After an unexpected growth spurt in the third quarter, the U.S. economy has settled back onto a slower track — a trend forecasters expect to continue despite President Donald Trump's pledge to boost the pace of growth.
The Commerce Dept said Friday that gross domestic product rose by 1.9 percent in the last three months of 2016, after clocking in at a 3.5 percent rate in prior three months. That third quarter reading was the fastest pace of growth in two years.
But a big piece of that surprise gain came from a surge in soybean exports, much of which was shipped to China. U.S. farmers are on track for a record soybean harvest of more than 4 billion bushels. At the same time, a poor harvest in Brazil boosted demand for the U.S. crop from big importers like China.
That one-time gain likely won't be repeated in coming quarters.
Most forecasters had already predicted the third quarter surge wouldn't carry into this year. Economists at the New York Federal Reserve, for example, are currently estimating GDP growth of 2.7 percent in the first quarter of this year, based on their "Nowcast" that combines other recently reported economic data.
And in their latest economic outlook, forecasters surveyed by the National Association for Business Economics said they expect U.S. gross domestic product to grow by just 2.2 percent for all of 2017.
"The slow pace of growth in recent years may be the 'new normal,' as more than 80 percent of survey panelists estimate that the potential rate of economic growth will be 2.5 percent or lower over the next five years," NABE President Stuart Mackintosh said in a release.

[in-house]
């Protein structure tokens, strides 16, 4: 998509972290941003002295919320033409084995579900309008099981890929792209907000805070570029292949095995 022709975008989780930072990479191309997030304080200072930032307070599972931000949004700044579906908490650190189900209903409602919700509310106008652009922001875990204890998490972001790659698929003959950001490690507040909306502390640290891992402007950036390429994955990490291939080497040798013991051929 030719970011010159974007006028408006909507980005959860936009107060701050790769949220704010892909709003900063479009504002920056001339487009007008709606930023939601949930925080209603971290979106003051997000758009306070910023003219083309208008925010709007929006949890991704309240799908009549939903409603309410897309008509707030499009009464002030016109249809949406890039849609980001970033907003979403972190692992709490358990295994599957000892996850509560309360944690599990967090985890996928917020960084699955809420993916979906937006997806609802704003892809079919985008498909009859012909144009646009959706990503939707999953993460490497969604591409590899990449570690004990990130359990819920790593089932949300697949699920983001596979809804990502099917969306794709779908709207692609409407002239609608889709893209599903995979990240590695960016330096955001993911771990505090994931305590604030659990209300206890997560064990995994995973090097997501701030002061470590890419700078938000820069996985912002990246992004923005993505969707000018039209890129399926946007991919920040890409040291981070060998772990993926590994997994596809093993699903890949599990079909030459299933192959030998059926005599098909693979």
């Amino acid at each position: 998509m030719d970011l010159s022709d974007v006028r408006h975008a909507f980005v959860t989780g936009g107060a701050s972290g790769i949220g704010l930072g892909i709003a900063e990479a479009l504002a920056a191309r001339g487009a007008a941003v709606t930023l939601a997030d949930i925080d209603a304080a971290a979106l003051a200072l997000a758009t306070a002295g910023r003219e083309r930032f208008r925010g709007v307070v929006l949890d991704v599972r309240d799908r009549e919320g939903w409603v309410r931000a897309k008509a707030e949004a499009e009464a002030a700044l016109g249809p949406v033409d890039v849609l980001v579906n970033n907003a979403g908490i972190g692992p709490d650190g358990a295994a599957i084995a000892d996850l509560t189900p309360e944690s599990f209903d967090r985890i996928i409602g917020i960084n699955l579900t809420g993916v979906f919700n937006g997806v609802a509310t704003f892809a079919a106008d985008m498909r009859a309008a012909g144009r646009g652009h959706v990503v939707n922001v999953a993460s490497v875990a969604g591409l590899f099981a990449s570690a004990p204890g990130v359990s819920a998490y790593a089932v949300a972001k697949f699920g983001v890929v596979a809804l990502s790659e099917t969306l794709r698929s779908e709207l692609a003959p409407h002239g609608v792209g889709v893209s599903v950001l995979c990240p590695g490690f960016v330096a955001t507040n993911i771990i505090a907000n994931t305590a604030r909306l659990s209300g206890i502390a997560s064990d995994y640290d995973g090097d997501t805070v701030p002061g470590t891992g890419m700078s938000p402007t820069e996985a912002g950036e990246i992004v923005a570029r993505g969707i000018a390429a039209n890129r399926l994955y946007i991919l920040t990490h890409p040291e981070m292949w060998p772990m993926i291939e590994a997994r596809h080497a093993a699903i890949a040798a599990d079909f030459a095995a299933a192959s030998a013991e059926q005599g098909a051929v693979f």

Those forecasts fall short of the growth target that Trump has set. In September, he said his proposed tax cuts and deregulation would add 25 million jobs over 10 years and boost economic growth to 3.5 percent.
"My great economists don't want me to say this, but I think we can do better than that," Trump said in a speech to the Economic Club of New York.
Economists have debated the multiple causes for the slower growth, but the downshift is clear in the data. Between 1980, when the U.S. was emerging from a ruinous bout of inflation, and 2000, when the "internet bubble" burst, GDP grew by an average 3.5 percent a year. Since 2000, however, growth has slowed to an average 1.9 percent.
In explaining the weaker growth rate, many economists point to slower gains in productivity, a measure of how much output is produced for every hour of labor. After rising sharply in the 1990s, those gains have slowed.